Birthing identical twins

ISSN 0256-5004 (Print)

AIMS Journal, 2012, Vol 24 No 1

Robyn Hall shares her journey of pregnancy with identical twins

As I was sitting in the waiting room for my 12 week scan I faced a poster advertising our local twins group and thought 'that's someone else's life', so shocked doesn't quite cover how I felt when I saw two little heads on the screen.

That's when I stopped being a mum-to-be and started being 'twin pregnancy' and 'high risk'.

I was told I would be attending the twins clinic but not told why, or given any real information, or even asked how I felt about having twins. Early on I was told that our identical twins would likely be early and, if not, that they should be delivered by 36 weeks and that I could have an elective section if I wanted or I'd be induced, but that most twins are delivered by section so I might as well consider it. I was devastated that my babies' right to choose when and how to be born was gone because they were twins.

When I kicked up a fuss I was told by the doctors that studies show twins stillbirth rate doubled if the pregnancy went past 38 weeks and twins should always be induced early. However, they did not point out that this stillbirth rate is still tiny, only a few perthousand, a tiny percentage. I asked the head midwife if there were other studies that said differently, she said no, but that was a lie. As I was being given so little information, I decided to find out for myself. The two big, healthy and very active babies I was incubating seemed quite comfortable, with no intention of coming early, so the decisions were now mine to make.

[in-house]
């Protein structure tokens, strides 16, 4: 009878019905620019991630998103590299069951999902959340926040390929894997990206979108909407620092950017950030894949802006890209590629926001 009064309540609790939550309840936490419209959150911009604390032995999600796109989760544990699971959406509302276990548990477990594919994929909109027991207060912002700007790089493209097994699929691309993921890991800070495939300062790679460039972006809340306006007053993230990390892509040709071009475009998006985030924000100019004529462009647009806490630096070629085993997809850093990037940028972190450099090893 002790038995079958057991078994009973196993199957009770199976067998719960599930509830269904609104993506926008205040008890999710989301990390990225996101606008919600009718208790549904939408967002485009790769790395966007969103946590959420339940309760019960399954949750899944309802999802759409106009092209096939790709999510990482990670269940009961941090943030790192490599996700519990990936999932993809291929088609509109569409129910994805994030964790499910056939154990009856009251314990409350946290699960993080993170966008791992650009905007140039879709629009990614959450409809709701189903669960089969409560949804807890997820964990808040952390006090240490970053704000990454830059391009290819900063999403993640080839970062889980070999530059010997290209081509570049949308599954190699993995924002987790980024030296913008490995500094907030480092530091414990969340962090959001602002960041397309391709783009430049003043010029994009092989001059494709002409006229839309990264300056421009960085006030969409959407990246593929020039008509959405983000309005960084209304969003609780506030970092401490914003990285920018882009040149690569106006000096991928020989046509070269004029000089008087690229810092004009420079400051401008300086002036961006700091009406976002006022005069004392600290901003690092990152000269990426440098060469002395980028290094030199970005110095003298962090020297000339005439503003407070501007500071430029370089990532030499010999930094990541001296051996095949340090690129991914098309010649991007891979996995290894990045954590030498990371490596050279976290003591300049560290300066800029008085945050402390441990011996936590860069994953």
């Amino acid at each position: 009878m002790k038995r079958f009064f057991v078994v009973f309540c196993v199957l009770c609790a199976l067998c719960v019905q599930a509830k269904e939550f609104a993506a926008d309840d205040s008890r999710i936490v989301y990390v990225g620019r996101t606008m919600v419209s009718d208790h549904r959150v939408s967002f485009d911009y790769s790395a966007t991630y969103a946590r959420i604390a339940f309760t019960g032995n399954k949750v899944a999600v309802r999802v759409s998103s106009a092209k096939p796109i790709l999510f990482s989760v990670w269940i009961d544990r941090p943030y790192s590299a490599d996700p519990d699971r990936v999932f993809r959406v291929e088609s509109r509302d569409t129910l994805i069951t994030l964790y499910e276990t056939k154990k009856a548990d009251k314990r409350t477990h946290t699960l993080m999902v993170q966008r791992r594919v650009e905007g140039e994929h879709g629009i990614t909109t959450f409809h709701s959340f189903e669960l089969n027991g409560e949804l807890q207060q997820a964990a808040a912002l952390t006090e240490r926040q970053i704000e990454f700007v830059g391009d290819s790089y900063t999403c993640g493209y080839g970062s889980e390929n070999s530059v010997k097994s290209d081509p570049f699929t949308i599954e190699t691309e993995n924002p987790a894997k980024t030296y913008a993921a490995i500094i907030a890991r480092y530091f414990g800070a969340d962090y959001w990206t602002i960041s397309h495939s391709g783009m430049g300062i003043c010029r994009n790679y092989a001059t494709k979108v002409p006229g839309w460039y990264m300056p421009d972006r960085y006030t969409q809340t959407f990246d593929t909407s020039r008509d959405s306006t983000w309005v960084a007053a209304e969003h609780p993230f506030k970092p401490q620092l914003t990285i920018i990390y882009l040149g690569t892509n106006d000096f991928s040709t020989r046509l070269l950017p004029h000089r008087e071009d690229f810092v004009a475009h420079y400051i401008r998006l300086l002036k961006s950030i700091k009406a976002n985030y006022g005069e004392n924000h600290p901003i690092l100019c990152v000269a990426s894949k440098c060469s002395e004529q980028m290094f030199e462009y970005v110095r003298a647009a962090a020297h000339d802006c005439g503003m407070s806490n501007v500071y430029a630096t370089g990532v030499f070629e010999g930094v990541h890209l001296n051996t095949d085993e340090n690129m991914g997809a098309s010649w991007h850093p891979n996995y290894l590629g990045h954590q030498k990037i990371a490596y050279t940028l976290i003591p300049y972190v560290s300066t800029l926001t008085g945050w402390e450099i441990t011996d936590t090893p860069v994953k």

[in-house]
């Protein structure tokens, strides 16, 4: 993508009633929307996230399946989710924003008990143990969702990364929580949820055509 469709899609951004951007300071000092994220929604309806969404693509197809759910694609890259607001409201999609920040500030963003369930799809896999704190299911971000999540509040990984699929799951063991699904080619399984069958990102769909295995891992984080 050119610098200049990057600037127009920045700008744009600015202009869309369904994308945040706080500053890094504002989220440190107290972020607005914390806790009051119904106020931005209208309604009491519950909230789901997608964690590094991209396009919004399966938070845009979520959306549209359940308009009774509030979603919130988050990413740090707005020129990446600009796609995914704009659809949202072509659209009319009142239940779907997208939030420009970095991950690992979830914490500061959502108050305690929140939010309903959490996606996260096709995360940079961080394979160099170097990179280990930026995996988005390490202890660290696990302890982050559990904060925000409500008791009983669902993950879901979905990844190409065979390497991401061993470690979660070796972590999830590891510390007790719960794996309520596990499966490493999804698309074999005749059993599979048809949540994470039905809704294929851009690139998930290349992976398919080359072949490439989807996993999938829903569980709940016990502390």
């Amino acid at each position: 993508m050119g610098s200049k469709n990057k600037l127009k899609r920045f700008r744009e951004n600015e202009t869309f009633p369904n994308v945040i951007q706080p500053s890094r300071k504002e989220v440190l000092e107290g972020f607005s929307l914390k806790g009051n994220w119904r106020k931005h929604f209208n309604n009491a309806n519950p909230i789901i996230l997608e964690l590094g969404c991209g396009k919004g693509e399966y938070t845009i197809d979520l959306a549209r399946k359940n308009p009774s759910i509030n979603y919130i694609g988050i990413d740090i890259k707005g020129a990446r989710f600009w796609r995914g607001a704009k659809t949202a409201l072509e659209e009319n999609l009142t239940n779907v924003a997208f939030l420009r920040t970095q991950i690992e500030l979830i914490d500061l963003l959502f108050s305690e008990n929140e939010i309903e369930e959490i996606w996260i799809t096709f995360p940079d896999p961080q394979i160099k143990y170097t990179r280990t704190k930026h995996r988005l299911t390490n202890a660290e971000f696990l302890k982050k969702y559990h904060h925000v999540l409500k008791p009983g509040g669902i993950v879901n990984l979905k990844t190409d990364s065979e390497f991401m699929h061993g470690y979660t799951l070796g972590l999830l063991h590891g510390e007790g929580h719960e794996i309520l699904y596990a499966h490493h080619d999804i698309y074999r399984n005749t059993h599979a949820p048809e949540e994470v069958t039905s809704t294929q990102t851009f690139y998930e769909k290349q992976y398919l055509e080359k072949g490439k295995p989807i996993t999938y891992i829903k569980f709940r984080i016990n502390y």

The studies I found initially said that if twins were born spontaneously at 38 weeks they fare better than later births, but that the risks of continuing the pregnancy past 38 weeks were much smaller than the risks of induction. Then I found a study that said that, contrary to standard medical advice, twin pregnancies that went past 39 weeks had lower rates of stillbirth, growth restriction and no incidences of respiratory problems at all.

As my pregnancy continued I felt under more and more pressure to follow the doctors' preferences. Every time I attended the twins clinic, people seemed to comment on my reluctance to interfere with nature. 'Have they not delivered you yet?' and 'You'll be getting a section then' from administrative staff and nurses/midwives and one narcissistic male consultant who kept on commenting on my exhausted state and then pouncing with 'have you changed your mind yet'.

Luckily one female doctor and midwife were supportive. As my two were identical, there was also the risk of twinto- twin transfusion syndrome (TTTS) during labour. When I contacted the TTTS Foundation to ask about these risks they said there was no research indicating percentages of this or the outcomes, but that if I felt concerned I could request continuous monitoring during labour, no mention of the word 'section', let alone 'elective'.